The president of the Royal College of Surgeons recently stated:

6.59 pm

Chris Grayling (Epsom and Ewell): May I begin by apologising to the Chair and to Members on both Front Benches for missing the start of the debate? I was at a sitting of the Transport Sub-Committee; clearly, I view attendance at Select Committees as particularly important, especially this week.

I feel strongly that the increase in employers' national insurance contributions introduced in the Budget is foolhardy and will damage a wide range of organisations. It is worth thinking back to the comments made by the Chancellor of the Exchequer two years ago, when he said that a small adjustment downwards in employers' contributions was an employment-creating measure. By definition, his decision to increase employers' contributions this year must be an employment-damaging measure; the two facts inevitably go together.

The impact will be felt, first and foremost, in business. I know that the hon. Member for East Carmarthen and Dinefwr (Adam Price) has argued that the public sector will be the problem, and I will go on to reinforce many of his comments, but it is not only the public sector that will be affected. As a result of this change, small businesses throughout this country, particularly in manufacturing, which has suffered as a result of adverse exchange rates in the past few years, will take on costs that they can ill afford.

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Yesterday, at Scotland Office questions, I pointed out that employment in manufacturing in Scotland has fallen to a historically low level, yet the Budget will take £50 million out of Scottish manufacturing companies. That cannot happen without it having an adverse effect on employment. I do not know the comparable figures for Wales—I hope that the hon. Gentleman will forgive me—but I am certain that the Budget will also lead to a loss of tens of millions of pounds for manufacturing companies in Wales and other parts of the country, which they can ill afford at this time.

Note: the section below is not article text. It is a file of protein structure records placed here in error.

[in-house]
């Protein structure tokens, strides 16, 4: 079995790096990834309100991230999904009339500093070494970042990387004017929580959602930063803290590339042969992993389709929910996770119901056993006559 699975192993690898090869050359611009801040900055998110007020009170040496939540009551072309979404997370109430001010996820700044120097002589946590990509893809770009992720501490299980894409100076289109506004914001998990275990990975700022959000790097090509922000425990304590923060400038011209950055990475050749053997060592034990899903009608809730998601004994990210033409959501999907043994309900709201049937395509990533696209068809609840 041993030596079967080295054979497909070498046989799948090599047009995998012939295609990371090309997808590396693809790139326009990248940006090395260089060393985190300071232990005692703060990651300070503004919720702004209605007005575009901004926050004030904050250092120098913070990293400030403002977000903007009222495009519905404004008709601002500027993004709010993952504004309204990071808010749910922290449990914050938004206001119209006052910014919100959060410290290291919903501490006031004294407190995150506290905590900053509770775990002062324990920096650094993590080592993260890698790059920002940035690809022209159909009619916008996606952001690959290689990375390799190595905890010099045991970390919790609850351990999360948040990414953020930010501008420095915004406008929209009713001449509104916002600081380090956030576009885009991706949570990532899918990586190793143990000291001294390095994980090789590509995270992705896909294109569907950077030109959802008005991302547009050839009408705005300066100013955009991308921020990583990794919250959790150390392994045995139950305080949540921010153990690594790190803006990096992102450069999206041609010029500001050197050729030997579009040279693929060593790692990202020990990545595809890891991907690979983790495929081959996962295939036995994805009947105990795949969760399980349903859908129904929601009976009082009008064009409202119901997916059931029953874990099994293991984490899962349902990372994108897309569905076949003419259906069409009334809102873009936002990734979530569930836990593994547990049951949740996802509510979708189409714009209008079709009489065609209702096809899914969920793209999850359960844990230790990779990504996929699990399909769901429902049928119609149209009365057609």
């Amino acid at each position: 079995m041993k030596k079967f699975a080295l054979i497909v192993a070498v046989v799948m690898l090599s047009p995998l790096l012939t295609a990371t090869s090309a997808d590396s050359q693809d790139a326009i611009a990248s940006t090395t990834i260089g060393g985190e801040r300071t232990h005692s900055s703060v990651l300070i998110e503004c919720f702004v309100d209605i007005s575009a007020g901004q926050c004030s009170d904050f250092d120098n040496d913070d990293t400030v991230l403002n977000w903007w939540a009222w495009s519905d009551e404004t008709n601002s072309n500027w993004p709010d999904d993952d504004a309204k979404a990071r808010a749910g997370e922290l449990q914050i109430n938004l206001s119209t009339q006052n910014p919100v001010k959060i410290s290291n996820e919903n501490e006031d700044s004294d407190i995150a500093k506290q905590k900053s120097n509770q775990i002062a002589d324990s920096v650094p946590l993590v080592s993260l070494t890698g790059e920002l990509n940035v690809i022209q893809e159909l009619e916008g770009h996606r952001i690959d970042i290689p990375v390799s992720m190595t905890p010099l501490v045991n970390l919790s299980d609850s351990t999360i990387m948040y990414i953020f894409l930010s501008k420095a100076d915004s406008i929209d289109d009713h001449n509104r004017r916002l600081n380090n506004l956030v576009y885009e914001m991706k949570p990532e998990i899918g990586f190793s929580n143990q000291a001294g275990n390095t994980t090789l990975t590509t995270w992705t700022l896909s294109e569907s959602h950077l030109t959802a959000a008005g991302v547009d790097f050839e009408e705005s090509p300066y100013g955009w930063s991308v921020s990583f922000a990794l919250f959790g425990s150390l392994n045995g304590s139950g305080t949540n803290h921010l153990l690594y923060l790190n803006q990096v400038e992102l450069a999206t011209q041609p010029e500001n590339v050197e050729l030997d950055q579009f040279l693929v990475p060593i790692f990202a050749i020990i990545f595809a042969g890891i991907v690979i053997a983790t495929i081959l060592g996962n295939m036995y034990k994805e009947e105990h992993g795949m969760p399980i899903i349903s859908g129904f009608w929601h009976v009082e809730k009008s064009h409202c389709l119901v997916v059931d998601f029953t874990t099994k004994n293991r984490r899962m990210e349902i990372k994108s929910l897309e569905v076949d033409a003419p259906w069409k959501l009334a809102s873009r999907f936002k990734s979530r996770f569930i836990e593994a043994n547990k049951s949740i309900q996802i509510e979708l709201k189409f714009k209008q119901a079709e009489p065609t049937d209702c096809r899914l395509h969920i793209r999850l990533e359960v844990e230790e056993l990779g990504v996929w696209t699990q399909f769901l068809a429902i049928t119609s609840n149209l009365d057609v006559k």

It is easy for Ministers to talk about small amounts for individual companies. It is true that a small service firm with a turnover of £500,000 a year will end up spending £3,000 or £4,000 a year extra as a result of the measure, but where does that money come from? In most small companies, costs are fixed: salaries have to be paid, the rates have to be paid and the bills for heat and light have to be paid. There is relatively little discretionary spending in any company's budget, and when adjustments have to be made the money comes from such sources as sales and marketing, the training budget or the investment budget—perhaps the company will buy fewer computers that year. No small business can afford to give up those things.

I am sorry that the hon. Member for Bassetlaw (John Mann) is no longer in his place. He mentioned profitability. Whatever the Government have done for profitability, many of our growth companies do not make a profit in their first few years, but they still employ people and so carry the costs of employment. Those businesses in particular will suffer as a result of the change.

The measure will also have a huge impact on our biggest companies, such as Nissan in the north-east, which has been struggling to deal with the high exchange rate and is a substantial employer. For Nissan, being in business in this country is now less viable. The same is true of Corus, which has been forced to make cuts in south Wales, which we all regret. How many more jobs with Corus will be lost as a result of the Budget?